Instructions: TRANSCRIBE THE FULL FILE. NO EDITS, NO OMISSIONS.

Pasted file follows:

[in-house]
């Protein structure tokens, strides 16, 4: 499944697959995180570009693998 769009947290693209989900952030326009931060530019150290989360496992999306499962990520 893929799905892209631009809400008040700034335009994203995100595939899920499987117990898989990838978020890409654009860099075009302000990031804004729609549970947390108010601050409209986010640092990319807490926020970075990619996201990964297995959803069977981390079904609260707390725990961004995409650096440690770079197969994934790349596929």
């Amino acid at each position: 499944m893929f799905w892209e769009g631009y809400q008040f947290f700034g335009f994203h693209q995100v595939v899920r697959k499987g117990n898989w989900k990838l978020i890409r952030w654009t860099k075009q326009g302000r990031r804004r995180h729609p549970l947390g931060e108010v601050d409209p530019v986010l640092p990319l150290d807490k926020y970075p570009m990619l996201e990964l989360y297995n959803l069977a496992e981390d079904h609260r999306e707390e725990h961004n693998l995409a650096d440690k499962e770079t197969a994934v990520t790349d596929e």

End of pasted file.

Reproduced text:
[in-house]
């Protein structure tokens, strides 16, 4: 499944697959995180570009693998 769009947290693209989900952030326009931060530019150290989360496992999306499962990520 893929799905892209631009809400008040700034335009994203995100595939899920499987117990898989990838978020890409654009860099075009302000990031804004729609549970947390108010601050409209986010640092990319807490926020970075990619996201990964297995959803069977981390079904609260707390725990961004995409650096440690770079197969994934790349596929």
């Amino acid at each position: 499944m893929f799905w892209e769009g631009y809400q008040f947290f700034g335009f994203h693209q995100v595939v899920r697959k499987g117990n898989w989900k990838l978020i890409r952030w654009t860099k075009q326009g302000r990031r804004r995180h729609p549970l947390g931060e108010v601050d409209p530019v986010l640092p990319l150290d807490k926020y970075p570009m990619l996201e990964l989360y297995n959803l069977a496992e981390d079904h609260r999306e707390e725990h961004n693998l995409a650096d440690k499962e770079t197969a994934v990520t790349d596929e």